Cue the zydeco, plate up some spicy gumbo and “let the good times roll!”
Mardi Gras is a special event. One for the sinners (and the purer folks who need a little break from purity) before Lent.
During Lent, we will have plenty of time to give up those vices and concentrate more on English learning and teaching. Mardi gras activities will give you and your students a jumpstart on the English learning while embracing these festive times.
Implementing Mardi Gras activities in your February syllabus will be a cross-cultural, colorful, exciting and celebratory way to let your ESL students frolic and dance with various cultures across the globe.
Your ESL students may already have a parading idea about Carnaval in Brazil, so breaking out the beads and masks this February can really bring ESL learning and your classroom to life.
Why Bring Mardi Gras and the French Quarter to Your ESL Classroom?
Holidays or festive days like Mardi Gras are great opportunities to teach both culture and language.
Build on those vital communication skills your students want to utilize more.
Engage them on the topic of Mardi Gras and find out what they know through an open classroom discussion. After a bit of conversation, show them a video about Mardi Gras to expose them to the colors, costumes and traditions of the holiday.
Note: Make sure you screen your videos before hand, since Mardi Gras can be a bit risqué. Here is a wonderful Mardi Gras video for all ages that you can utilize for this purpose in your classroom. For even more fun and native videos like the one before, be sure to explore the full library of FluentU.request a free trial here and explore all the other incredible ways FluentU can enhance the classroom experience.
Jazzy ESL Lessons That Only Mardi Gras Can Teach
There’s a wealth of ESL skills promoted in any holiday-themed lesson for you to toss your students’ ways like festive multicolored beads.
A Mardi Gras lesson is about fun, communication and it is the perfect break from the day-to-day English work your students will welcome with open arms.
Your lesson plan can encompass the history of Mardi Gras and what Fat Tuesday represents, being the last day before Lent and Ash Wednesday. These ESL activities bring culture and excitement to the front of the class and your students will enjoy the collaboration and teamwork involved.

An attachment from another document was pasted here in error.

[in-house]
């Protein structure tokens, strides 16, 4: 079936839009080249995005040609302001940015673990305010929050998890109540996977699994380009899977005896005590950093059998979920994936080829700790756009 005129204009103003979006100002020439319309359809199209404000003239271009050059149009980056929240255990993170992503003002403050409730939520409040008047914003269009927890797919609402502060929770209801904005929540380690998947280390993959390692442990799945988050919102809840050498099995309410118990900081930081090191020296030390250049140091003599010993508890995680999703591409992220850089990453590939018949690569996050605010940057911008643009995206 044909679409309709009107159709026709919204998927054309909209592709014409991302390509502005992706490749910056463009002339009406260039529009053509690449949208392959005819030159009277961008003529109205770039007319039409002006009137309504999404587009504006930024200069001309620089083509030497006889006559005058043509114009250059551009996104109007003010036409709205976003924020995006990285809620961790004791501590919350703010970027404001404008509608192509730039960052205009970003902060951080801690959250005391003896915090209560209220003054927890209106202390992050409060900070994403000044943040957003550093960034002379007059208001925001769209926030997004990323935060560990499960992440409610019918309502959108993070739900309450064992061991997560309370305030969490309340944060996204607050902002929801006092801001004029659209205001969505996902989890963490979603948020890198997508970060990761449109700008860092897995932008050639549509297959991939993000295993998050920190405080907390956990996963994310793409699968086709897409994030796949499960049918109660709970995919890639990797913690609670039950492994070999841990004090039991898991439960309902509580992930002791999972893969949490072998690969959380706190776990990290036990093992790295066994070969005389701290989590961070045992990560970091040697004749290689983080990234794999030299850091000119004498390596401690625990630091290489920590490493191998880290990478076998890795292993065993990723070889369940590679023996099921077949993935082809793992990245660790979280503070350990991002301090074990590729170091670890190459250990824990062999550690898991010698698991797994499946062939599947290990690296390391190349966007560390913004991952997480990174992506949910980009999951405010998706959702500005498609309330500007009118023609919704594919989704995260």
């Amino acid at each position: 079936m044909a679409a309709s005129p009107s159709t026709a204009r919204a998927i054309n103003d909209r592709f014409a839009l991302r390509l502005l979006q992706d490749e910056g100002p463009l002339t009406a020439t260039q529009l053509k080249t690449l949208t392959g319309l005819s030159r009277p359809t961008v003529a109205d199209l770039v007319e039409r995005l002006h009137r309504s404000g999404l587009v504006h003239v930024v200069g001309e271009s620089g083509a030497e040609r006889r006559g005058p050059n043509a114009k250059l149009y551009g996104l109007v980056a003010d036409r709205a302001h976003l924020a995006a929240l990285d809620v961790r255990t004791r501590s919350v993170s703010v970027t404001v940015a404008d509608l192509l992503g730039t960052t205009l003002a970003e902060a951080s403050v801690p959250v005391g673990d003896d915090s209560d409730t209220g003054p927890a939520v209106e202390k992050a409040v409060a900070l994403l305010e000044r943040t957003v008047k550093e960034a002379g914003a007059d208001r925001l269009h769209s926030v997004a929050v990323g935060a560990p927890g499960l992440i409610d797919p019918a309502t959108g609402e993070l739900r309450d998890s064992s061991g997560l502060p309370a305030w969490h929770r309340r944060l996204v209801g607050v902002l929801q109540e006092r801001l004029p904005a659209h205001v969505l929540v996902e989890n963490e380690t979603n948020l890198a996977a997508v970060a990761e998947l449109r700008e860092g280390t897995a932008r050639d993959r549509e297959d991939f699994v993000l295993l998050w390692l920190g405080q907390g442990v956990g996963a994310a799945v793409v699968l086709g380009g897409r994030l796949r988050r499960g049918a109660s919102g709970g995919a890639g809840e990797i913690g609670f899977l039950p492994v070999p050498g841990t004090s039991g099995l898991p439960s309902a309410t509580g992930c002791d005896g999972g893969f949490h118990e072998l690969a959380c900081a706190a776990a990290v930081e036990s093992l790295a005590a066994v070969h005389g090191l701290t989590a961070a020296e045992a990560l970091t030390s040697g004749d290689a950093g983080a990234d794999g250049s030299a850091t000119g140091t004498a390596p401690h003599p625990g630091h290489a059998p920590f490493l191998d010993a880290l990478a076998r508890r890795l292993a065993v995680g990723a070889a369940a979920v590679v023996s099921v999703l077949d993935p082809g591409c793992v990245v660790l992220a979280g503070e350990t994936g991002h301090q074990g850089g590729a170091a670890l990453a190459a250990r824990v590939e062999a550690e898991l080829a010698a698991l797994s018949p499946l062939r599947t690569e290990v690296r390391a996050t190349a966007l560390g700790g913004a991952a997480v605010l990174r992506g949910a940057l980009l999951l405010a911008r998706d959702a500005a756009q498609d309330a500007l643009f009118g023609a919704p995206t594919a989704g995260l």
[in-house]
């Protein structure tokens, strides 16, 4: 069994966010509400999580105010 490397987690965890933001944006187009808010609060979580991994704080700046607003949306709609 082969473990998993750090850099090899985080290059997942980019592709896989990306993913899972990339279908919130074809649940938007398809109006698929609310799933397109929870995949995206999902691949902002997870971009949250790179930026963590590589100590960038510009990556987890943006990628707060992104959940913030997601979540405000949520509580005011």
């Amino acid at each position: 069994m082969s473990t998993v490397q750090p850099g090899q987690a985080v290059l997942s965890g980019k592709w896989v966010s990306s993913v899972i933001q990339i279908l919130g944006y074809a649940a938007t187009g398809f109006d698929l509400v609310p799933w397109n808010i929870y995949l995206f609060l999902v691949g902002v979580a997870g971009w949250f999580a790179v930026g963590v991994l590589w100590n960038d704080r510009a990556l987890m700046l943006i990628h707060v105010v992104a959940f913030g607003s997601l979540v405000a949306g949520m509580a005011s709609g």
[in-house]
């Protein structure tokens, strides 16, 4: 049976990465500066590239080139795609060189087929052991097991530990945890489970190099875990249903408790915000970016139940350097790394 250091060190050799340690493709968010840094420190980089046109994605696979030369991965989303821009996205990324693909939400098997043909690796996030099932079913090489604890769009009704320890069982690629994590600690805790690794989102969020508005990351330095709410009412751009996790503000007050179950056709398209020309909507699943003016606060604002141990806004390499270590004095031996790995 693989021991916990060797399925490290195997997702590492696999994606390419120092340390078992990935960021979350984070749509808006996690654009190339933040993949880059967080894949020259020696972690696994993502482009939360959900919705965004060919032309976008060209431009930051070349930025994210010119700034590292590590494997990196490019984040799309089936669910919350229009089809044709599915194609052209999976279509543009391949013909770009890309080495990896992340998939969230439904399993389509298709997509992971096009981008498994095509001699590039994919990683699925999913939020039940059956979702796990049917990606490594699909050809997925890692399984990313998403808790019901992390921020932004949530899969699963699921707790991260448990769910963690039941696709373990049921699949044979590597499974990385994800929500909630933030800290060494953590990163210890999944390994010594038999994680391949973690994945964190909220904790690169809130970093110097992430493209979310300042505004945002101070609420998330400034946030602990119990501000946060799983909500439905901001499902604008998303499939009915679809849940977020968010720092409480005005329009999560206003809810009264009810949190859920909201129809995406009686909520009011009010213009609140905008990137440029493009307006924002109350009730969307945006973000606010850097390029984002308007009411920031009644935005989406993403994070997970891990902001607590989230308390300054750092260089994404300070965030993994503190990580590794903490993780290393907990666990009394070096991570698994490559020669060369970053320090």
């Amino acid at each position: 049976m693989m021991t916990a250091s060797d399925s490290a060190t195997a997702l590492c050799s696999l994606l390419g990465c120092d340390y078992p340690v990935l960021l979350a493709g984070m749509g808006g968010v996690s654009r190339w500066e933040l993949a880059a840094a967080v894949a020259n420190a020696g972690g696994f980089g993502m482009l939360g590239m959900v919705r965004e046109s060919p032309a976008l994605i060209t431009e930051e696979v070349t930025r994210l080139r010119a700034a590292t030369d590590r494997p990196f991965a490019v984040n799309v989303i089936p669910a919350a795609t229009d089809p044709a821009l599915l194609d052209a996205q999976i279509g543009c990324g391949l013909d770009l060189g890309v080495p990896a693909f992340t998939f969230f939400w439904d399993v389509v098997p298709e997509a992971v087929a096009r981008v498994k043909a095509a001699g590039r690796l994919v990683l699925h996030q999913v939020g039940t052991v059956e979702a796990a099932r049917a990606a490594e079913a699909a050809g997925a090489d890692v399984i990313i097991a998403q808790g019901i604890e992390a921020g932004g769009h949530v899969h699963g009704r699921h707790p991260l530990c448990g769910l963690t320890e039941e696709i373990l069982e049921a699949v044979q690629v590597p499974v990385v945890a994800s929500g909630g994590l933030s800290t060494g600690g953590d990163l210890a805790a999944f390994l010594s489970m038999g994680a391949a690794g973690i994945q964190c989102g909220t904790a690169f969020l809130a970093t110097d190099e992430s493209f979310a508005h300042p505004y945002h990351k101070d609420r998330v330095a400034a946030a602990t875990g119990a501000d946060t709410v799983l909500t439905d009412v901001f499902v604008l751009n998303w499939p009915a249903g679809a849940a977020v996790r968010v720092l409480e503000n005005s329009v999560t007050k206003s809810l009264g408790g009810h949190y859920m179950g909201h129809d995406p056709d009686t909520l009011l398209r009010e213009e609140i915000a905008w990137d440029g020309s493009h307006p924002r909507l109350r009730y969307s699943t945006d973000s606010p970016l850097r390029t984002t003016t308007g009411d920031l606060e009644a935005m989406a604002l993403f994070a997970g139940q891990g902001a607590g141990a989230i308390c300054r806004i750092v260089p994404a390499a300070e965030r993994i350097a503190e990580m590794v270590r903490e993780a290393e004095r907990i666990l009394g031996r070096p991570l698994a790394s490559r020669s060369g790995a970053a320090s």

There is also a plethora of new words your students will have the opportunity to learn while engaging in these excellent Mardi Gras activities.
Just to give you a taste, here are some vocabulary words that you will find useful when building your Mardi Gras lesson plans.
- Ash Wednesday
- Fat Tuesday
Each of the following activities will go in order with a syllabus in place to end the fourth activity on Fat Tuesday, allowing your students to celebrate the same day as those in New Orleans. Let’s take a closer look at these ESL activities inspired by the French Quarter.
English from the French Quarter: 4 Festive ESL Activities for Mardi Gras
1. Carnival Cloze Activities, New Orleans Style
The carnival cloze activity is a wonderful way to apply all that previous Mardi Gras discussion you and your students have been engaging in. Depending on your class schedule, this would be the perfect lesson for the Thursday prior to the week of Fat Tuesday, if class is not held on weekends. This is your warm-up activity, from which the foundational ESL material for the remaining three Mardi Gras lessons will be drawn.
By now, your students should have had plenty of thought-provoking and imaginative conversation with you and other classmates about this exciting, festive holiday. They have watched a video or two about Mardi Gras and have also discussed those videos, the content, vocabulary and historical undertone as a class.
For this activity, you wll need to develop a cloze worksheet with a few different cloze exercises for your students to work through in pairs. You will also need to gather up some Mardi Gras beads, since you will be tossing them out to your students during this activity. The ESL skills promoted are vocabulary, discussion, collaboration, grammar, reading and plenty of fun!
Here are two festive cloze examples you can use in your lesson plan. The words in the (parenthesis) are the targeted vocabulary words for each cloze exercise. You will need to erase these target words before printing (and leave a sizable space where words can be written in by students) or wipe them out after printing with correction fluid or a black marker. With that in mind, here’s the first cloze text:
Every February, New Orleans is host to (Mardi Gras) and at the same time, Brazil is host to (Carnival). These are big (parties) for people across those (countries). During Mardi Gras there is plenty of (dancing) and delicious (food), like (gumbo). All of these exciting activities end on one day, called (Fat Tuesday), when most of the (festivities) take place.
This next one targets a few different words:
Once a year in (February) the city of (New Orleans) is transformed into a (colorful) event called (Mardi Gras). There are (parades) with many passing (floats) that are (decorated) in different ways. The French Quarter is were most people gather for the (festivities), like eating (gumbo) and (dancing) to (jazz) music. There is a final party on (Fat Tuesday), when everyone has one (final) party before (Ash Wednesday).
Your students will work through these cloze exercises and you will take a break after each one for your students to share their cloze with the other students. For each correct cloze answer, you can throw your students beads, which they can keep and use for later exercises.
2. Mixed Gumbo Vocabulary